The second implication refers to the balance of social and political forces in our economies. There is a need to gradually shift income distribution in favour of the groups with low to medium income per capita. Their higher propensity to consume would give a boost to effective demand and thus help growth and give further investment opportunities to the private sector. A radical reform of the financial sector would by itself halt the shift in income and wealth distribution towards the rich that we have seen in the last 30 years. These are considerations relative to the demand and distribution side of the system.

However, the supply side also needs serious strategic intervention. Specifically: investment in training and education of large section of the labour force, some of whom have been deskilled by years of unemployment; and investment in new technologies still underdeveloped in many regions of EU countries. Only by this type of human and capital investment can we make sure that, when demand eventually picks up, we shall not have supply side constraints. Lastly, intervention to reform the financial sector. Europe is a large enough unit and strong enough to be able to take the lead on this. Among the reforms needed are, in my view, the following. (a) regulation of cross-border financial movements; (b) tackling the tax havens problem; (c) separation of banking activities involving different types and levels of risks such as commercial v investment and v housing market banking; (d) bringing under the same regulatory umbrella as the banking sector any financial institution involved in banking activities; (e) limits to the very risky financial products.

But how can we possibly reach all this? How can capitalism be prevented from self-destruction? Many economists and non-economists are convinced that the current policies are seriously wrong. Cuts in public expenditure are the opposite of what is needed to boost demand and thus stimulate the growth which would, in the medium term, help towards the increase in government revenue. The national debt would decline if the cuts were halted and indeed an effective programme of social investment put in place while at the same time the rich were made to pay their fair share of taxation. The European policies of leaving peripheral countries at the mercy of rating agencies and speculators and then intervening almost at the last minute, is exactly what the speculators want: a period of uncertainty followed by the clear expectation that they will not be left to shoulder the burden: that, in the end, the EU will pay up partly because it is its banks who would be left dry in case of sovereign defaults.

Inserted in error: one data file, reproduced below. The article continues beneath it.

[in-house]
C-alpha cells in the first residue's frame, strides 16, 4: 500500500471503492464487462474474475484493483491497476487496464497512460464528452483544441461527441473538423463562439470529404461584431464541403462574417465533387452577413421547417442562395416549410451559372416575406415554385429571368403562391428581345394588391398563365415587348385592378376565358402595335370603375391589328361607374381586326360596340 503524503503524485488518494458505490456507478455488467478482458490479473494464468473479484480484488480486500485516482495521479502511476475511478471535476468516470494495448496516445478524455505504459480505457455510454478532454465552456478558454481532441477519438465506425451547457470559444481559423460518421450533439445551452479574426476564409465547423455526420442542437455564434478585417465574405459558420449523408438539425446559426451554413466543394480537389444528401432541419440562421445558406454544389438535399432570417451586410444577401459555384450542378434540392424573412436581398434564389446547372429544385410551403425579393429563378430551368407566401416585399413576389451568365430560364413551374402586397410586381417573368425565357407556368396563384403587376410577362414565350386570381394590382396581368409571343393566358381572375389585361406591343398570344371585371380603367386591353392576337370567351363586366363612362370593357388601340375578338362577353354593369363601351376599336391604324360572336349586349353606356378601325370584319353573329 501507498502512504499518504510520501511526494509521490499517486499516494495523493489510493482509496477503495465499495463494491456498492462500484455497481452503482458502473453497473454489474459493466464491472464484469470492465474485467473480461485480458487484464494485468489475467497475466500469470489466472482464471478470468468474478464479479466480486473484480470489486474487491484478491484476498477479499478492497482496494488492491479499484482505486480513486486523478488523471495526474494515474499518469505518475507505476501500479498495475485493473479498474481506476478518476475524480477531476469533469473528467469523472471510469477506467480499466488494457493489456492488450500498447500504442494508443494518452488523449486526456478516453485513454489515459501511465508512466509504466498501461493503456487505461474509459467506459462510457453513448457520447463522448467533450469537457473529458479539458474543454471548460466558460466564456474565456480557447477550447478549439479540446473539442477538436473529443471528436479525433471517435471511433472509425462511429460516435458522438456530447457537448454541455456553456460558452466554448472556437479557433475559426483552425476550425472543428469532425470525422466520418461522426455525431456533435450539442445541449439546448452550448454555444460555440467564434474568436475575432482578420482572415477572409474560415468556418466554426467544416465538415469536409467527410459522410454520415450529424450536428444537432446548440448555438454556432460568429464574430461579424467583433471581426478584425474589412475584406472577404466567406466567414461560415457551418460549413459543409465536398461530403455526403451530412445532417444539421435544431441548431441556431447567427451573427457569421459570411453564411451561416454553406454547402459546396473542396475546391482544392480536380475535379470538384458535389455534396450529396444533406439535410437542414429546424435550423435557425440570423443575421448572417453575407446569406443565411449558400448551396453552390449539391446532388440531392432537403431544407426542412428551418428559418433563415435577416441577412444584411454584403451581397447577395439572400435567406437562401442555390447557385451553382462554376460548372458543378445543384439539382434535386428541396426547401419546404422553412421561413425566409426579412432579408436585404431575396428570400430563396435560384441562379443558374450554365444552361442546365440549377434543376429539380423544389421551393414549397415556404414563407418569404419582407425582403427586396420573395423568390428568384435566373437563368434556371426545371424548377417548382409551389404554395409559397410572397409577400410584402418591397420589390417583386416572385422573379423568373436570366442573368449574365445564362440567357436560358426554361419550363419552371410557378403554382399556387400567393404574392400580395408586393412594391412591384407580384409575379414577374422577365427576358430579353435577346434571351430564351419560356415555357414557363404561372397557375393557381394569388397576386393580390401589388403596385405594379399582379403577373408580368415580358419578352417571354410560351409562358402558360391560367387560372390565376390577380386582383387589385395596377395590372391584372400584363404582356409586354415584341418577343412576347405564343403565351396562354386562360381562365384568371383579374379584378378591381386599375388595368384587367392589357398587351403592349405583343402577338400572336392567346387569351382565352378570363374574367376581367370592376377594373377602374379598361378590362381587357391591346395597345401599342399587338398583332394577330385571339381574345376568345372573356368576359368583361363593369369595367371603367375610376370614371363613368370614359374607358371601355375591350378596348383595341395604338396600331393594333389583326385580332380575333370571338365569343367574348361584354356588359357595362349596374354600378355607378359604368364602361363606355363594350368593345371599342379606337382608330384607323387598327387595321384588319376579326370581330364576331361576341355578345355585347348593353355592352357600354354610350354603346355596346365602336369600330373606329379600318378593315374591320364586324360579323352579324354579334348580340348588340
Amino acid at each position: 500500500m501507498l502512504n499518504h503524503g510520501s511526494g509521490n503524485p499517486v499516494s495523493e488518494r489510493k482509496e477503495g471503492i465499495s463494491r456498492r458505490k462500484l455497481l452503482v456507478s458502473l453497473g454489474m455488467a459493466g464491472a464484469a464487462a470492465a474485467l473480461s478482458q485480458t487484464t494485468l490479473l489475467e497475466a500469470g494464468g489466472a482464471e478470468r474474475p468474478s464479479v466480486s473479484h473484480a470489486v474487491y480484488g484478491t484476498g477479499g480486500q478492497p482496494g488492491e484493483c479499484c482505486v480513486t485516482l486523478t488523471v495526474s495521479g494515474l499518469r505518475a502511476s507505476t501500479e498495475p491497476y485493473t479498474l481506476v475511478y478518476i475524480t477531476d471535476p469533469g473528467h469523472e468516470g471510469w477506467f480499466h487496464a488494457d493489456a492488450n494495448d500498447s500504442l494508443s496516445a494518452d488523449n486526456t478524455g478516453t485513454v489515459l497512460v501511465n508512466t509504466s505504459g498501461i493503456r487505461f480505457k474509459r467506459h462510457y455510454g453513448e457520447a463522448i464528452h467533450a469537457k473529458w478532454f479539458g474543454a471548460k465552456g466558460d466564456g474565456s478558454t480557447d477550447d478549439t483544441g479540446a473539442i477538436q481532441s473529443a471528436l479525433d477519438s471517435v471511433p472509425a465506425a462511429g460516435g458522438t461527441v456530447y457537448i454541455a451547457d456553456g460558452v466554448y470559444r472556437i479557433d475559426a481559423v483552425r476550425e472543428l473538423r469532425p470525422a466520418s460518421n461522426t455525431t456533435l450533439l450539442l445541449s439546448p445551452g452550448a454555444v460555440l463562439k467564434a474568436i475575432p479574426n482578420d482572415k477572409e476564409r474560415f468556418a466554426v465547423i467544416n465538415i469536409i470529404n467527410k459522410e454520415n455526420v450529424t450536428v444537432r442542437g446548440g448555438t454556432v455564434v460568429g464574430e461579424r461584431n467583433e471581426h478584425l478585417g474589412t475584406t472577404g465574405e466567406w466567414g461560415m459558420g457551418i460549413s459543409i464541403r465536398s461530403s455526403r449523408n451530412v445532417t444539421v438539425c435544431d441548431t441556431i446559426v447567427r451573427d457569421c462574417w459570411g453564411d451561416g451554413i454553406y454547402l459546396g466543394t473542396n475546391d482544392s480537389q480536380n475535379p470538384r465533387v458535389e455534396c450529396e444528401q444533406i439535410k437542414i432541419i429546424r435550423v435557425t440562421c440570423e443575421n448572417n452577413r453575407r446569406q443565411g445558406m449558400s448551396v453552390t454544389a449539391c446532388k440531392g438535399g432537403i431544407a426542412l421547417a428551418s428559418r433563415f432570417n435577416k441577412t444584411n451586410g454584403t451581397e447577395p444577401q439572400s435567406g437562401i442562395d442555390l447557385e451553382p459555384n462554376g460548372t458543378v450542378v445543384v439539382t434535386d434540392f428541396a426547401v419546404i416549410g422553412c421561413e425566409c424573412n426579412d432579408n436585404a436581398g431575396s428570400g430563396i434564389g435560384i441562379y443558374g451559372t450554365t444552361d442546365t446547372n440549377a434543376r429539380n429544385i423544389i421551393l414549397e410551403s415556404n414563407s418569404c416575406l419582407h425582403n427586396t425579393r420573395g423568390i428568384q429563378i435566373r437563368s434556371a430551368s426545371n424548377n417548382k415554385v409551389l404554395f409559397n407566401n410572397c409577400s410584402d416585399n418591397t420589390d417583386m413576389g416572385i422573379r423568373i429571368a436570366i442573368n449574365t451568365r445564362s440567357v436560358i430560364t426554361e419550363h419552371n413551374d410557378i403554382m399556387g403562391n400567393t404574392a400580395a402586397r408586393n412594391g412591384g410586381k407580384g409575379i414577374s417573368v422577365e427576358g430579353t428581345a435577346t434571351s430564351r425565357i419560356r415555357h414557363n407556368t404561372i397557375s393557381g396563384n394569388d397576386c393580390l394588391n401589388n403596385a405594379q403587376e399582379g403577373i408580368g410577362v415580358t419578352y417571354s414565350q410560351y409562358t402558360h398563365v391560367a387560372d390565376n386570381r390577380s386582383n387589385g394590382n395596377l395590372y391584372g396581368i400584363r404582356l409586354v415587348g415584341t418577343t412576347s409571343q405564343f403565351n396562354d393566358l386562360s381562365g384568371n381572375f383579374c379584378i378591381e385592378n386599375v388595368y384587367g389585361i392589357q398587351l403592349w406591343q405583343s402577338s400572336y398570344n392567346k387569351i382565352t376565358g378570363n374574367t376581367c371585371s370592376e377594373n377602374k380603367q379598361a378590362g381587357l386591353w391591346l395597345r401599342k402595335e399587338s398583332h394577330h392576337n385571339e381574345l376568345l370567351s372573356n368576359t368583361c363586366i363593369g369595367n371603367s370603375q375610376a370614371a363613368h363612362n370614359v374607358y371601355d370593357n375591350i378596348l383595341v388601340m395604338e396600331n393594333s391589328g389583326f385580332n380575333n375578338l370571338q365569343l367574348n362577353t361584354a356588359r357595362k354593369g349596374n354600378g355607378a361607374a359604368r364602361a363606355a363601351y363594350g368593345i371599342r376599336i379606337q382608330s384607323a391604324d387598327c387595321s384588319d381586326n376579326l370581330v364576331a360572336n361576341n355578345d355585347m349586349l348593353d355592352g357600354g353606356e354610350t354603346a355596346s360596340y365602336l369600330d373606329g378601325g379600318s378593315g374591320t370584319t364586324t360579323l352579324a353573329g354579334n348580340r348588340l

The EMU and its institution were created under the neoliberal political agenda. The ECB independence, indeed detachment, from the ground level problems of most European member States was based on the assumption that the best regulator of the countries’ ability to borrow should be the market. What seems to have been left out of the institutional agenda was the role of speculation in the markets and its destructive and contagious power. In the space of a few decades we have gone from economic and political settlements in which ‘the State – mildly – regulates the markets’ to ‘markets are efficient and self regulating’ to markets regulate governments and their policies’.

Will we emerge from this? Certainly not with the current policies in Europe and the US. Yet there are a few positive glimmers on the horizon. Following the tentative assault on France by the financial speculators, the European leaders seem, at last, to have woken up to the possibility that the whole European project might collapse and bring further down the European and world economy. They seem to be looking into the possibility of deeper integration across the EU. But in order to carry this forward they would need - in concert, all together – to move from the rhetoric of separation and fragmentation – of them and us – to one of deliberate leadership towards social and political cohesion. Thus instead of blaming profligate Greek or incompetent Italian for the European crisis, they could – more truthfully – mention the role of banks in the debt crisis and how they could and should be involving in averting a European catastrophe spreading the world over. The leaders could stress the positive contribution to the economies of more advanced European countries made by the eastern European workforce whose immigration is usually welcome by the employers in these countries while, at the same time, it is blamed by the right-wing press and politicians for the high levels of unemployment or shortage of social services. Instead of blaming the unemployed and needy for their situation, the leaders could emphasize what a major contribution they could be making to the economies of their country and of Europe, were they to be offered proper skills and job opportunities.

The glimmers of hope mentioned above rest on the following. First, the violent protests, the riots and the more peaceful demonstrations in Europe may be giving the signals that the population at large – particularly its younger groups – have had enough of bad economics, bad politics and unrepresentative democracy. Second, it is no coincidence that not long after the riots in England we saw some of the wealthiest people in the world calling for higher taxation for their own income-per-capita group. Third - and mentioned above - the relentless pressure of speculation on the European economies may push towards the U turn in European politics. Leaders worthy of such a label could take this opportunity to move from the rhetoric of ‘we cannot soak the rich’ to one of ‘we should stop soaking the poor and ask the rich – who have benefited from the last 30 years of policies in their favour - to make a contribution in these hard times: that is what ‘we are all in it together’ should mean and could be sold to mean to the population at large including the rich.

A politics inspired by social cohesion – within and across European countries - supported by an economics for the many and not the few is our only way forward. Such politics and economics can only go hand-in-hand and be developed simultaneously.